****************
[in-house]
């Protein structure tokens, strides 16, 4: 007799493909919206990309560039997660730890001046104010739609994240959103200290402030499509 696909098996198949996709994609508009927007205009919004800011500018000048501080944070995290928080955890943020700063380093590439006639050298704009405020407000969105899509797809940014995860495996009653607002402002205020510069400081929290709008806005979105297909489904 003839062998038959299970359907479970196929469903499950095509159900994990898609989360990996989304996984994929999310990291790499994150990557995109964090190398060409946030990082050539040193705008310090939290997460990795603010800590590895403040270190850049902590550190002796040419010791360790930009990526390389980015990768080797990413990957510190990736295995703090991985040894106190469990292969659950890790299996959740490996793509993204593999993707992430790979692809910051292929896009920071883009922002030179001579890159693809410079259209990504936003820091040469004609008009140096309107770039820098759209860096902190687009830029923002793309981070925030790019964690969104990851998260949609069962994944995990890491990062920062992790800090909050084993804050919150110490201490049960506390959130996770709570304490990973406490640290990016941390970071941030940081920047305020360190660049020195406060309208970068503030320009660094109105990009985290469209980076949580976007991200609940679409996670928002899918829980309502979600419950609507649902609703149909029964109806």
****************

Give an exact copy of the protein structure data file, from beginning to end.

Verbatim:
[in-house]
């Protein structure tokens, strides 16, 4: 007799493909919206990309560039997660730890001046104010739609994240959103200290402030499509 696909098996198949996709994609508009927007205009919004800011500018000048501080944070995290928080955890943020700063380093590439006639050298704009405020407000969105899509797809940014995860495996009653607002402002205020510069400081929290709008806005979105297909489904 003839062998038959299970359907479970196929469903499950095509159900994990898609989360990996989304996984994929999310990291790499994150990557995109964090190398060409946030990082050539040193705008310090939290997460990795603010800590590895403040270190850049902590550190002796040419010791360790930009990526390389980015990768080797990413990957510190990736295995703090991985040894106190469990292969659950890790299996959740490996793509993204593999993707992430790979692809910051292929896009920071883009922002030179001579890159693809410079259209990504936003820091040469004609008009140096309107770039820098759209860096902190687009830029923002793309981070925030790019964690969104990851998260949609069962994944995990890491990062920062992790800090909050084993804050919150110490201490049960506390959130996770709570304490990973406490640290990016941390970071941030940081920047305020360190660049020195406060309208970068503030320009660094109105990009985290469209980076949580976007991200609940679409996670928002899918829980309502979600419950609507649902609703149909029964109806």